If you’re the type of person who needs a break from the world and also thinks he can do anything, you may find yourself in a lean-to in the Adirondacks on a Friday night without a sleeping bag. And if you find yourself in such a situation, you’ll probably spend your entire night shivering, staring out at the tree-line and the backs of your eyelids in half-hour intervals from dusk to dawn.
Last weekend, when this was my story, I spent half the night begging myself to go to sleep and the other half wondering if I couldn’t, and whether the cold had anything to do with it. My hiking trip fell at the end of a stressful week with a handful of late nights and a few all-nighters, so my pervading fear in the lean-to was that, sleeping bag or no sleeping bag, I’d worked myself into lasting sleeplessness.
As I rolled and flopped in incessant attempts to find a comfortable position, I remembered my friend from high school, a certified insomniac, who would come to school each day with the same bags under her eyes and the same disappointments on her face because the phrase “tomorrow is a new day” loses its potency when each “day” isn’t separated by a good night’s rest. She didn’t expect herself to get only a few hours of shut-eye a week for months at a time and she certainly didn’t plan for it, but at some point she realized that regardless of what she wanted, this would be the new normal for a little while. I was, maybe unfoundedly, petrified that this was my “some point.”
And it got me thinking. About how I’m not in control. About how sometimes I can’t just tell myself to go to sleep because I want to. It’s easy to think of your body and your mind as sets of tools that always work and always work the same way, but they aren’t. We could lose even the parts of ourselves we overlook. We’re that fickle.
A few years ago, my sister got sick and suffered some minor brain damage. It was terrifying for her, partially because she’d based her career on her ability to think and communicate in creative ways, and partially because even the smallest bit of brain damage can change one’s life. In these cases, your brain doesn’t send you a memo outlining all you’ve forgotten; you’ve just gotta figure it out, like searching for foundation cracks by jumping around and waiting to fall.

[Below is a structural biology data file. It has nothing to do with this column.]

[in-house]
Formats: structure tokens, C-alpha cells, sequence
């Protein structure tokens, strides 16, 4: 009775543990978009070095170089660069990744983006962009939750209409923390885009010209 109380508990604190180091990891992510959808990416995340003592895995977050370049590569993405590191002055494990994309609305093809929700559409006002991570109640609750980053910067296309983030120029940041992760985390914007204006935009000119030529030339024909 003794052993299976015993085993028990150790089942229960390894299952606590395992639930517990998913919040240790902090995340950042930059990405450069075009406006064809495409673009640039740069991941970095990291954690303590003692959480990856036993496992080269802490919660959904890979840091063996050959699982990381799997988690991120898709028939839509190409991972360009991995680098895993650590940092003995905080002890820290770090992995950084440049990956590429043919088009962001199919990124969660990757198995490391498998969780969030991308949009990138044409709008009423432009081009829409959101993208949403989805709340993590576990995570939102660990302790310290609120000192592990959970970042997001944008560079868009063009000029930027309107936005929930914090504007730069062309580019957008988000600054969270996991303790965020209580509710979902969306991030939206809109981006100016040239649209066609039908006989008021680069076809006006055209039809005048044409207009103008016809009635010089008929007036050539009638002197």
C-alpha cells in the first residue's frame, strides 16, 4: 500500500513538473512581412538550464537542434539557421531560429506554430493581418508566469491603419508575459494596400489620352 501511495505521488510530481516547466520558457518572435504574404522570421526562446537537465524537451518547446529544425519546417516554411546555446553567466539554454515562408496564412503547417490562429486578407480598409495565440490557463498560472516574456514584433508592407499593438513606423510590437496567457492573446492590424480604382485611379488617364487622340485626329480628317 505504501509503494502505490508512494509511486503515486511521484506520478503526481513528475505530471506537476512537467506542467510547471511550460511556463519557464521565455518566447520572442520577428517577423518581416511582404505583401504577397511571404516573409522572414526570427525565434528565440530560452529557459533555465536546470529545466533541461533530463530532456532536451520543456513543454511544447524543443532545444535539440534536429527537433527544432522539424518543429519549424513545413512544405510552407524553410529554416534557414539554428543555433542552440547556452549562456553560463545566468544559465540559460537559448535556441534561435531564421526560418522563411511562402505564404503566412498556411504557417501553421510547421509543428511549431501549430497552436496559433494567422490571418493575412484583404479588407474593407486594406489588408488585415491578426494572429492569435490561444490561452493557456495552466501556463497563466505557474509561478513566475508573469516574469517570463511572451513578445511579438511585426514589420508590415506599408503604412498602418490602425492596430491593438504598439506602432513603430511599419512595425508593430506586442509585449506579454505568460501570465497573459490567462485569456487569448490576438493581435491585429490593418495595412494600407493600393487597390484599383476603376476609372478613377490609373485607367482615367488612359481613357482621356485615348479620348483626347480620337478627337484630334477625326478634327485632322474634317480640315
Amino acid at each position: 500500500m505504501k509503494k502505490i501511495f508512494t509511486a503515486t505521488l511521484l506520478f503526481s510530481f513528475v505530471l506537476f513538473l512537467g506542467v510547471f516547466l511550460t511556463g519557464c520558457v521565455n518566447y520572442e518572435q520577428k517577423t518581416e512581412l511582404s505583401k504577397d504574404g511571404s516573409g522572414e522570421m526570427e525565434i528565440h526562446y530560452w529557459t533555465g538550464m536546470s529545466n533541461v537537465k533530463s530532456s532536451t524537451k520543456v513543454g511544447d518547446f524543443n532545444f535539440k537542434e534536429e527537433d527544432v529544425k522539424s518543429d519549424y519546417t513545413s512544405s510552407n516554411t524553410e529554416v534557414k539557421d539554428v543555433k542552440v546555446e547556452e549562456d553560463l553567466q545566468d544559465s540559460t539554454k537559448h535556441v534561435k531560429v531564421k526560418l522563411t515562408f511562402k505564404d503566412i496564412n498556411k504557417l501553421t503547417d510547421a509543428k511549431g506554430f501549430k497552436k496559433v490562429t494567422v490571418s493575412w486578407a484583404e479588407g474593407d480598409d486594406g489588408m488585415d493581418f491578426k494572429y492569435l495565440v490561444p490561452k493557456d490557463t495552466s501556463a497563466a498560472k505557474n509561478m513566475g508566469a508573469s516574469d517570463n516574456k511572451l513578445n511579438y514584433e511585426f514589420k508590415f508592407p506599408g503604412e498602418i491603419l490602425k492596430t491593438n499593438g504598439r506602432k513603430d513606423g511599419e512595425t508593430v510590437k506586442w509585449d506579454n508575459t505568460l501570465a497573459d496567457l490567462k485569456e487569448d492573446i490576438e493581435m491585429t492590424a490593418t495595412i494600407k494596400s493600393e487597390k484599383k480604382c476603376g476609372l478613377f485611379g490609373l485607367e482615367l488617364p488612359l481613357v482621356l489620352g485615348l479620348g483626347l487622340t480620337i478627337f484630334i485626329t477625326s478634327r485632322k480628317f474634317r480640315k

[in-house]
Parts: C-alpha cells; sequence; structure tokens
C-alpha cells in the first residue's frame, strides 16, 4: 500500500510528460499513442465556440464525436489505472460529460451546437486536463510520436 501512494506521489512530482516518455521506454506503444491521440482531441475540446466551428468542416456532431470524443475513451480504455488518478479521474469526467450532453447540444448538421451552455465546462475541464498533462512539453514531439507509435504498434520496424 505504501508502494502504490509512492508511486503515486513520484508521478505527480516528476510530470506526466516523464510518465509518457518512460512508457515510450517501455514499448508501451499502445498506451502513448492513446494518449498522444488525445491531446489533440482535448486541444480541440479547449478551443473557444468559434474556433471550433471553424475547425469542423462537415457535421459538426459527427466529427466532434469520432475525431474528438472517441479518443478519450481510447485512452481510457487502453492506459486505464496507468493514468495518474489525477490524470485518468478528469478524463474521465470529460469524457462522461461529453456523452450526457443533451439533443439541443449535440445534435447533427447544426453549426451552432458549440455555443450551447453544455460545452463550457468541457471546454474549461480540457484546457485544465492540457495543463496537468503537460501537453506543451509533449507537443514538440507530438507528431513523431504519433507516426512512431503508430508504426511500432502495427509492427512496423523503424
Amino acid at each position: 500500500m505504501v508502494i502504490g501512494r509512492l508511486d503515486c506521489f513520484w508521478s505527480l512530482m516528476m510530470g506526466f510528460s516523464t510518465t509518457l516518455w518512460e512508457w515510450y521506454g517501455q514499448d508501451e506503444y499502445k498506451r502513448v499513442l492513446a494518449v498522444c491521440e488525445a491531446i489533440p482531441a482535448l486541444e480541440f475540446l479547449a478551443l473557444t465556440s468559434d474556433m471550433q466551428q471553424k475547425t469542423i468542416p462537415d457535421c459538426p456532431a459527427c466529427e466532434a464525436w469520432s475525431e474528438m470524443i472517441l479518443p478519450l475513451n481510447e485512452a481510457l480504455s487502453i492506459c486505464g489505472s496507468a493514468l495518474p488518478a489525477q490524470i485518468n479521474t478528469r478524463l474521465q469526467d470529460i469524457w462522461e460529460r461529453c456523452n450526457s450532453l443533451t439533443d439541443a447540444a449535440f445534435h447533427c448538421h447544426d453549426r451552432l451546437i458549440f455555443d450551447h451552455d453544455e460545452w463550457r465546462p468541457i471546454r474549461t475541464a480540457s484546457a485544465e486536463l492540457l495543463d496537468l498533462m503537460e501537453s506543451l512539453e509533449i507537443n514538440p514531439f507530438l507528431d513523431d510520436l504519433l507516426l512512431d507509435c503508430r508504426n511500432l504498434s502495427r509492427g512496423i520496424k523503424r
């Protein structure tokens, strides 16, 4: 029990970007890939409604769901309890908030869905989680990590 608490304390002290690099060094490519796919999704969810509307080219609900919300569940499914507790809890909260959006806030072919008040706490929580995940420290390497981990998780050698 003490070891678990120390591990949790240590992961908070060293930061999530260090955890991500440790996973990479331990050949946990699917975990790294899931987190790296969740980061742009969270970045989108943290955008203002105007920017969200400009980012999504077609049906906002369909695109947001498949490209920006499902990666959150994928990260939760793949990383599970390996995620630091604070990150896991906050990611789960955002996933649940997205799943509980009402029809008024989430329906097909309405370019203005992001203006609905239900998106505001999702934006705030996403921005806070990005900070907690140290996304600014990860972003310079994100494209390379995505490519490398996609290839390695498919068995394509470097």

A normal day meant forgetting a few life moments or driving to a stoplight and forgetting what each color meant. She lost decades of built-up confidence and had to relearn a few early-life lessons to gain that confidence back. When you can’t trust your brain to do what it’s always done, your very identity is put on hold and you wonder if you will continue to be who you tell yourself you are.
My sister’s now back to where she was before, but she’s learned a bit about the way things work in the world. I like to think I have too, from watching on the outside. When it gets down to it, when most of us hear the word ‘change,’ we think of something external, something we adapt to. But we ourselves change too, and we’ve gotta be ready for our own bodies and minds to disappoint us.
The morning after my lean-to shivers, I hiked back to a store at the start of the trail a few miles away. On the way, I passed a young couple, an old couple and a few handfuls of middle aged French Canadians. One of them smiled at me when I passed. “Did you see the sunrise?” Actually, I did.
I didn’t tell him that when I saw it I let out a sigh of relief because it marked the end of eight hours of frustration. I didn’t tell him that I didn’t think much of its actual beauty because I was too busy worrying about the fact that I wasn’t tired yet. Regretfully, I didn’t really tell him anything because I was entrenched in my march to a place to buy a sweatshirt and an emergency bivy to use the next night.
When that next night came around, I slept pretty well. I didn’t have any kind of stress-induced form of insomnia. I had just been cold.
I guess my next goal in life is to get to the point where I know things are going to change — I know I’m going to change — but I don’t worry about it. I want to be able to stay up all night and leave with an appreciation of the sunrise.
On my way back from the store at the trailhead, I eavesdropped on a conversation between an older woman and a young couple. “I try to come out here every week,” the older woman said. “It isn’t as easy as it used to be,” she said. But hey, maybe that’s half the fun.
Paul Russell is a junior in the School of Industrial and Labor Relations. He can be reached at firstname.lastname@example.org. Russelling Feathers appears alternate Wednesdays this semester.